The human side of economics: the impact of psychology on decision making
Why do people not always act as rational economic decision makers? How can we apply mathematics and psychology to improve our economic models? Contrary to assumptions in traditional economics, people do not automatically choose the optimal course of action, even if given proper incentives. Intrigued? Our Behavioural Economics programme brings you the skills to optimise strategies and policies by including the framing and context that affect people’s choices.
The skills-based specialisation addresses the psychology of decision making. In both mainstream and behavioural economics courses you will acquire both a deep understanding of economics and the skills to adapt strategies and policies to deviations from rational behaviour.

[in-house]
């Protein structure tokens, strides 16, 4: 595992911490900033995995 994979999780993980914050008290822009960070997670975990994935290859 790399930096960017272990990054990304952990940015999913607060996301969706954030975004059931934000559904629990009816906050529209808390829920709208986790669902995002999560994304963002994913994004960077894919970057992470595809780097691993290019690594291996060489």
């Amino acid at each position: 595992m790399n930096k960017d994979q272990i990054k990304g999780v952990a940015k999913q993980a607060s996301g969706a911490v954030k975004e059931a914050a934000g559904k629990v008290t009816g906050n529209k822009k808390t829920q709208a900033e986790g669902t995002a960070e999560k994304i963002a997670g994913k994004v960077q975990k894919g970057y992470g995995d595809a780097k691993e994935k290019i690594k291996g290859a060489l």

Erasmus School of Economics, where else?
Few universities offer this increasingly popular stream in economics. If Behavioural Economics is your programme of choice, Rotterdam, frontrunner in economics, makes perfect sense. Select the curriculum that suits you best, study among ambitious and inquisitive co-students and benefit from the expertise of the internationally renowned Behavioural Economics Group.
Countries like the US, UK, and the Netherlands, and companies worldwide increasingly use the insights from Behavioural Economics to shape their policies. With this specialisation you can either help improve products, marketing policies, negotiation procedures, contracts, and financial portfolios in business, or design and improve public economic policies and strategies. It’s up to you. Careers are possible in many sectors, including:
- Financial sector
"It’s great to be able to combine the math and psychology of Behavioural Economics with the track of your choice"
The MSc Behavioural Economics programme offers you a solid training in economics, complemented with psychological insights. Our students particularly appreciate the interactive nature of this programme. We gladly share their stories with you here.